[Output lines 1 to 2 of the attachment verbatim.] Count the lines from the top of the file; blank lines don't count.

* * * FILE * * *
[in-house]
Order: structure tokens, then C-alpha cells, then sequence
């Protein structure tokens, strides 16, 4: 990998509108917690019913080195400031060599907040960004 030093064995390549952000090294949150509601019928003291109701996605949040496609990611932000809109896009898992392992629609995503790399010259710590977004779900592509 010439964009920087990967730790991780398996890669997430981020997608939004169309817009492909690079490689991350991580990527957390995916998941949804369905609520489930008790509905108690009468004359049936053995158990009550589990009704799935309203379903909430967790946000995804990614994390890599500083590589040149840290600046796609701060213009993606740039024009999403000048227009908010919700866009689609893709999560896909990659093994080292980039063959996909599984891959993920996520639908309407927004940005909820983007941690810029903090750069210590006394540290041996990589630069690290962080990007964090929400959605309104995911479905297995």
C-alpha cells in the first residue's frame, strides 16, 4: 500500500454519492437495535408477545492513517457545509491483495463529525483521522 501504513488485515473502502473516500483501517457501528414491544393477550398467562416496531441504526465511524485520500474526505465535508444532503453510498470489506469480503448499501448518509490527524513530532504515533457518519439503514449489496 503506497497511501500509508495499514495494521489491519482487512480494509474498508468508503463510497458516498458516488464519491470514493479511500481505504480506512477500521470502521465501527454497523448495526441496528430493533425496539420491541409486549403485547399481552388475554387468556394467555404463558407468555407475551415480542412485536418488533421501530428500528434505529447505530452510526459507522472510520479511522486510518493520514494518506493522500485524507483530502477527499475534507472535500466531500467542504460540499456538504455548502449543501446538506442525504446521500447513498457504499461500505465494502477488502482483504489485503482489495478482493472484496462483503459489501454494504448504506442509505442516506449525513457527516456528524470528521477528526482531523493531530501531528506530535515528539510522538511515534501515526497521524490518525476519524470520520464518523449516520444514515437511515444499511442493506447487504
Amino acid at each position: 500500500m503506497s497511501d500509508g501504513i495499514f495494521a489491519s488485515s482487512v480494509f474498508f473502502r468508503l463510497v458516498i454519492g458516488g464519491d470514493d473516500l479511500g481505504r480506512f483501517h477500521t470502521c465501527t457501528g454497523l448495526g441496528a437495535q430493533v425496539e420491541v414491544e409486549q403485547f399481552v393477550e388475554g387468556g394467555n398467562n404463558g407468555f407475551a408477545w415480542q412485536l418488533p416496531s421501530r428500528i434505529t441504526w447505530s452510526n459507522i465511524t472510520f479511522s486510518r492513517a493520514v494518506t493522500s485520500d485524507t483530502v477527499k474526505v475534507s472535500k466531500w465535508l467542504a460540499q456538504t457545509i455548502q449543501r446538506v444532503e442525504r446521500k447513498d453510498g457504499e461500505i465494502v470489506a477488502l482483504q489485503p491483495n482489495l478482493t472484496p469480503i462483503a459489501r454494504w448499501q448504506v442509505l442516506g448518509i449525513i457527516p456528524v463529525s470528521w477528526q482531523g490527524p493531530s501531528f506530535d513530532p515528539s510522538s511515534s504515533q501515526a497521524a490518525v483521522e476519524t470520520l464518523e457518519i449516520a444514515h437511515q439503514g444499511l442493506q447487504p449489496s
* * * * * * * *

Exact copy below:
[in-house]
Order: structure tokens, then C-alpha cells, then sequence